More Koreans seeking work on foreign shores
Unable to land a decent job after graduating, Ahn Eui-heon, now 28, drifted from one part-time position to another, struggling to make ends meet from month to month. He finally decided to go abroad and got a working holiday visa in Australia, where he landed a job at a furniture factory, earning 4,000 Australian dollars ($4,148) a month.
Ahn is one of an increasing number of Koreans who are looking overseas to find employment. Their ranks have swelled as they search for career opportunities outside the country, which is reeling from a highly competitive job market.
The number of people who found positions or joined training programs through the Human Resources Development Service of Korea (HRDS) increased from 1,548 in 2007 to 4,057 last year. The fields in which they worked varied, with about 70 percent in office and service-related jobs, and 10 percent working in IT.
Countries like China, Australia and Canada absorb the most Korean workers. “The number of jobs in Canada and Australia are rising, while positions in China and Japan are on the decline,” said Park Youn-jung, an employee at the HRDS.
The agency found positions for 1,078 Koreans in China last year, compared to 976 new jobs in Australia and 783 in Canada, it reported.
Nearly 80 percent first go through training programs overseas that are heavily subsidized by the Korean government, and then find placements.
Seo Jeong-min, 35, quit his job due to overworking and stress after his wife had a miscarriage and sought help from the HRDS. He enrolled in a 10-month accounting program at Zarem-Golde ORT Technical Institute in Chicago in July 2010.
“People often ask me why I decided to go to the U.S. For sure, leaving everything behind in Korea was not an easy decision,” Seo said. “I just decided to throw caution to the wind and go for it.”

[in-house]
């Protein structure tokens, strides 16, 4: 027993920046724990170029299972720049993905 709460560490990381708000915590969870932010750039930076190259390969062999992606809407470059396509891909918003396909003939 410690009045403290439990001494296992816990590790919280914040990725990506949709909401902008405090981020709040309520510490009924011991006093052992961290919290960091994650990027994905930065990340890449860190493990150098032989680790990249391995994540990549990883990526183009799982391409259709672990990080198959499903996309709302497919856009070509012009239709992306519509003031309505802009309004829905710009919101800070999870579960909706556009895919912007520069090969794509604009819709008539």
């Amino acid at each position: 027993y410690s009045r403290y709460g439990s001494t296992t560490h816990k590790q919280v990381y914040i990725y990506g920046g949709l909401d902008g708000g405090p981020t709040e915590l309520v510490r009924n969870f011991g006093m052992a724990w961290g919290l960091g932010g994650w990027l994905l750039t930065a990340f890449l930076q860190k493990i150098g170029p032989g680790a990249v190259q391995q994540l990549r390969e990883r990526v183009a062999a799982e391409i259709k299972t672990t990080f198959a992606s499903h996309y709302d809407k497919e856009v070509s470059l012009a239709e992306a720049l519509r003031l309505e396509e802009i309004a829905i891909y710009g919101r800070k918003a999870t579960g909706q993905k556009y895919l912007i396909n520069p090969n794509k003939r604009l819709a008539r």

Seo said he did not have high expectations due to the U.S.’ high unemployment rate, so he was pleasantly surprised when a Korean professor recommended him for a position at an accounting firm in Chicago.
Kim Hyun-tae, 28, considered attending graduate school after college, among other options, before he stumbled upon the HRDS’ training programs in 2010. He was selected for an internship program at Wilshire State Bank and started working there as a loan officer.
Kim, who is still working in the U.S., said he would recommend the HRDS program to others. “I really had a chance to think about my future career path after I met and talked with a lot of people at the bank,” he said.
Those who found positions overseas said job seekers should not merely fantasize about working abroad. Ha Seon-jung, a 32-year-old male, joined an eight-month training program in Singapore to study logistics. He fortunately landed a position only one month after he joined the program.
“Not all training programs lead to jobs, so you have to make the effort to search for positions,” he said, adding that training programs offer limited assistance.
However, he said there are also merits.
“Here, people are not judged by their educational backgrounds or connections but by their abilities,” he said. “Even people like me who did not attend top universities in Korea are not discriminated against.”
Not all jobs are low-paying like those offered for people on working holidays.
Six Koreans joined EAI in the United Arab Emirates as mechanics through the HRDS. They are assigned to do maintenance work on aircraft and military helicopters. Their annual payment includes a basic salary of 120 million won ($105,318) as well as medical care and help with education fees.
The number of Koreans working for international organizations such as the United Nations also rose from 137 in 1991 to 398 in October 2011. Over 10,000 Koreans have obtained an H1 visa that allows them to work in the United States; however, Washington has been issuing fewer of these in recent years due to the economic slump in the U.S.
Some say that working overseas has given them a new sense of purpose.
Ahn recently returned to Korea, but now feels more fulfilled in general and is studying computer-aided design with a plan to emigrate to Australia.
“Up until two years ago, I was working part time and kept feeling sorry for myself, but after I went to Australia, everything changed,” Ahn said. “Now, I have a goal.”
“Job seekers should check if institutions that provide training are certified by their destination countries, and make sure that they receive work visas, not tourist visas, when they enter those nations to avoid subsequent immigration issues,” Park of the HRDS said.
By Limb Jae-un [firstname.lastname@example.org]
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